Invasive Species Compendium

Detailed coverage of invasive species threatening livelihoods and the environment worldwide

Abstract

Morphological investigations into Floriceps minacanthus (Trypanorhyncha: Lacistorhynchidae) with analysis of the systematic utility of scolex microtriches.

Abstract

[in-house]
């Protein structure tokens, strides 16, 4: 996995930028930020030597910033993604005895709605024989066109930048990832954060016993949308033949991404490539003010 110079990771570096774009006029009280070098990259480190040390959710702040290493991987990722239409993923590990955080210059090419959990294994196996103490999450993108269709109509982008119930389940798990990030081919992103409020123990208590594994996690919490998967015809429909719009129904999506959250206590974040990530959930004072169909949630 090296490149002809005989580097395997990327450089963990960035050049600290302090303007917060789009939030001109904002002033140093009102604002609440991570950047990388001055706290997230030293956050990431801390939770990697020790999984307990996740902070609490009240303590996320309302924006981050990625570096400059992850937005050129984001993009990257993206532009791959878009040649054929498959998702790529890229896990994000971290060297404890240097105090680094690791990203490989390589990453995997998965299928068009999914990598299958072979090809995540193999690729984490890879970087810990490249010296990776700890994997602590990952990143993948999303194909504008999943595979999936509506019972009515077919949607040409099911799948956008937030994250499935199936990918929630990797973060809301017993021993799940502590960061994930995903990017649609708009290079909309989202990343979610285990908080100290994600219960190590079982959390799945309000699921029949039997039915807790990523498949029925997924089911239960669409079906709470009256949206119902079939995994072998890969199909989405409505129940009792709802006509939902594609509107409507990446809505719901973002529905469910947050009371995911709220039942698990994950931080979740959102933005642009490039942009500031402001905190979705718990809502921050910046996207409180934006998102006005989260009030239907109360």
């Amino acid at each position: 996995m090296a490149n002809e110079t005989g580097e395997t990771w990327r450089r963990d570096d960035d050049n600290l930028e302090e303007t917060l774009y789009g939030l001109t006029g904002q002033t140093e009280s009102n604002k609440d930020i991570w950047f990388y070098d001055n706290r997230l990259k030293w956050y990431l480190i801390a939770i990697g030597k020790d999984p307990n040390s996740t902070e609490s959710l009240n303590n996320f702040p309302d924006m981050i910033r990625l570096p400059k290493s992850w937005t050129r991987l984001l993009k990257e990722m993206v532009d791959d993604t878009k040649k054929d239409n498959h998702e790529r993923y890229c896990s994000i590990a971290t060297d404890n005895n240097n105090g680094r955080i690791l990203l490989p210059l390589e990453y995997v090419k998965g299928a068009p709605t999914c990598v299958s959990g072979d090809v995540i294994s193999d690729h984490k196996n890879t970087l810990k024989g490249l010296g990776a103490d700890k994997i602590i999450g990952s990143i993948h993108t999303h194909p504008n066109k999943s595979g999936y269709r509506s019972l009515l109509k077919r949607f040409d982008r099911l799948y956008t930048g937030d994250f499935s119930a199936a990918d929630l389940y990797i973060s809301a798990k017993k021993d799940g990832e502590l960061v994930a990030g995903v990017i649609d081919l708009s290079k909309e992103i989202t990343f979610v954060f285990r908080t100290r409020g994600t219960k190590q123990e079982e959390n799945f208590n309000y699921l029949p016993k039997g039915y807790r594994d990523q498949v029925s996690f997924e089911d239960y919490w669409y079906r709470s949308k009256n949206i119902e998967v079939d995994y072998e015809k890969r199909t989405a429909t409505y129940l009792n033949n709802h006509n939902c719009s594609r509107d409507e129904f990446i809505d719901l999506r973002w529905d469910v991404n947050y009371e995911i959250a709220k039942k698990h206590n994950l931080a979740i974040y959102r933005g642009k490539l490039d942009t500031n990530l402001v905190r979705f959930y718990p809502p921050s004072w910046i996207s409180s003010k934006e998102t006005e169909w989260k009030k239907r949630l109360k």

Specimens of Floriceps minacanthus are reported from Carcharhinus melanopterus, taken in the water surrounding the island of Kirimati in the Republic of Kiribati in the Central Pacific Ocean. This represents a new host and a new locality record. The description of this species is expanded to include the presence of an ovary which is bilobed in cross section and a hermaphroditic duct. The surface features were examined by scanning electron microscopy (SEM). With the exception of the lateral margins of the bothridia and the apical region of the scolex, the scolex was found to be covered with palmate microtriches interspersed with filiform microtriches. The palmate microtriches varied in number of digitiform extensions depending on location. Elongate, bifid microtriches were present in the transition zone between the proximal and distal surfaces along the lateral margins of the bothridia. The apical region of the scolex was covered with filiform microtriches. The surface of the anterior margin of the strobila was covered with broad, flattened scale-like structures. The pattern of microthrix distribution was repeated for each of the bothridia of an individual, and this pattern was intraspecifically invariable. Comparison of these results with those from the 7 other trypanorhynch species examined by previous authors with SEM indicates that there is much interspecific variability in both the morphology of microtriches present as well as their location on the scolex. This, coupled with the lack of intraspecific variability, confirms that these structures are systematically informative.